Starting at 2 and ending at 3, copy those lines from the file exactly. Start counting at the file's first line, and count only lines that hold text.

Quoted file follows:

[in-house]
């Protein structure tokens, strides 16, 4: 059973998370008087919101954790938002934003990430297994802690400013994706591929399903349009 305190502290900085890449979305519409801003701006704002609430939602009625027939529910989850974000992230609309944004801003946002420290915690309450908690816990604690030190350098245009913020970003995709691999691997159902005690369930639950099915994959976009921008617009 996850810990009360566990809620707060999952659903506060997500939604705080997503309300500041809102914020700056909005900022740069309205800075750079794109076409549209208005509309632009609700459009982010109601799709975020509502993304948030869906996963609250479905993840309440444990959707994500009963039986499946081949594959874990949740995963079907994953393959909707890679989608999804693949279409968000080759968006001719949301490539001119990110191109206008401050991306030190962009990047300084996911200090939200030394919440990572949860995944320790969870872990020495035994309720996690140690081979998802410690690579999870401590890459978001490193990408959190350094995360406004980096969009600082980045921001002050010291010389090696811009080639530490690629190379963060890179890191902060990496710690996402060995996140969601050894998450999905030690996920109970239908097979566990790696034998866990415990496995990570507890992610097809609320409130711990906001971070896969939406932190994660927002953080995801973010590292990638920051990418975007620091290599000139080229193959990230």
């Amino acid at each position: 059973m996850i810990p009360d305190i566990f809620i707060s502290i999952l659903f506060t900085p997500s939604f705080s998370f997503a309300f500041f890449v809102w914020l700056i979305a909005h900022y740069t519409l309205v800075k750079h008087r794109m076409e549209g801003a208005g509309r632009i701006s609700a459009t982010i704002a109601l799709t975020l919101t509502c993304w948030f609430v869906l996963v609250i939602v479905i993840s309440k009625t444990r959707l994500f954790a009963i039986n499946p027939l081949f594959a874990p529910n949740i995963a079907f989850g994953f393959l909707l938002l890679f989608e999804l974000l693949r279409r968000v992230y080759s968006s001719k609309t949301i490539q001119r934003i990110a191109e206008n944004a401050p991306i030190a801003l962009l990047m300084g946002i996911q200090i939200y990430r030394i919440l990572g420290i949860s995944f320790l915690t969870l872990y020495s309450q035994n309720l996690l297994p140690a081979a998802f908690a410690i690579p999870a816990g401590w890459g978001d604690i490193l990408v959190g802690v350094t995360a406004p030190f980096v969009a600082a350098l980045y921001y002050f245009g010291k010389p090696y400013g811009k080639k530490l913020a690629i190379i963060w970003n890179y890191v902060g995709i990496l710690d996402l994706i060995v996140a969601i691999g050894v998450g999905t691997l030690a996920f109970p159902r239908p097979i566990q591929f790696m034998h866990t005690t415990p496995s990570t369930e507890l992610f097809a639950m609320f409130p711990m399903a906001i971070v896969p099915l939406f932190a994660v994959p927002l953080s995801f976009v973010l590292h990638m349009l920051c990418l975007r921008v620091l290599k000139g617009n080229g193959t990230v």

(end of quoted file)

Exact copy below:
């Protein structure tokens, strides 16, 4: 059973998370008087919101954790938002934003990430297994802690400013994706591929399903349009 305190502290900085890449979305519409801003701006704002609430939602009625027939529910989850974000992230609309944004801003946002420290915690309450908690816990604690030190350098245009913020970003995709691999691997159902005690369930639950099915994959976009921008617009 996850810990009360566990809620707060999952659903506060997500939604705080997503309300500041809102914020700056909005900022740069309205800075750079794109076409549209208005509309632009609700459009982010109601799709975020509502993304948030869906996963609250479905993840309440444990959707994500009963039986499946081949594959874990949740995963079907994953393959909707890679989608999804693949279409968000080759968006001719949301490539001119990110191109206008401050991306030190962009990047300084996911200090939200030394919440990572949860995944320790969870872990020495035994309720996690140690081979998802410690690579999870401590890459978001490193990408959190350094995360406004980096969009600082980045921001002050010291010389090696811009080639530490690629190379963060890179890191902060990496710690996402060995996140969601050894998450999905030690996920109970239908097979566990790696034998866990415990496995990570507890992610097809609320409130711990906001971070896969939406932190994660927002953080995801973010590292990638920051990418975007620091290599000139080229193959990230």
């Amino acid at each position: 059973m996850i810990p009360d305190i566990f809620i707060s502290i999952l659903f506060t900085p997500s939604f705080s998370f997503a309300f500041f890449v809102w914020l700056i979305a909005h900022y740069t519409l309205v800075k750079h008087r794109m076409e549209g801003a208005g509309r632009i701006s609700a459009t982010i704002a109601l799709t975020l919101t509502c993304w948030f609430v869906l996963v609250i939602v479905i993840s309440k009625t444990r959707l994500f954790a009963i039986n499946p027939l081949f594959a874990p529910n949740i995963a079907f989850g994953f393959l909707l938002l890679f989608e999804l974000l693949r279409r968000v992230y080759s968006s001719k609309t949301i490539q001119r934003i990110a191109e206008n944004a401050p991306i030190a801003l962009l990047m300084g946002i996911q200090i939200y990430r030394i919440l990572g420290i949860s995944f320790l915690t969870l872990y020495s309450q035994n309720l996690l297994p140690a081979a998802f908690a410690i690579p999870a816990g401590w890459g978001d604690i490193l990408v959190g802690v350094t995360a406004p030190f980096v969009a600082a350098l980045y921001y002050f245009g010291k010389p090696y400013g811009k080639k530490l913020a690629i190379i963060w970003n890179y890191v902060g995709i990496l710690d996402l994706i060995v996140a969601i691999g050894v998450g999905t691997l030690a996920f109970p159902r239908p097979i566990q591929f790696m034998h866990t005690t415990p496995s990570t369930e507890l992610f097809a639950m609320f409130p711990m399903a906001i971070v896969p099915l939406f932190a994660v994959p927002l953080s995801f976009v973010l590292h990638m349009l920051c990418l975007r921008v620091l290599k000139g617009n080229g193959t990230v």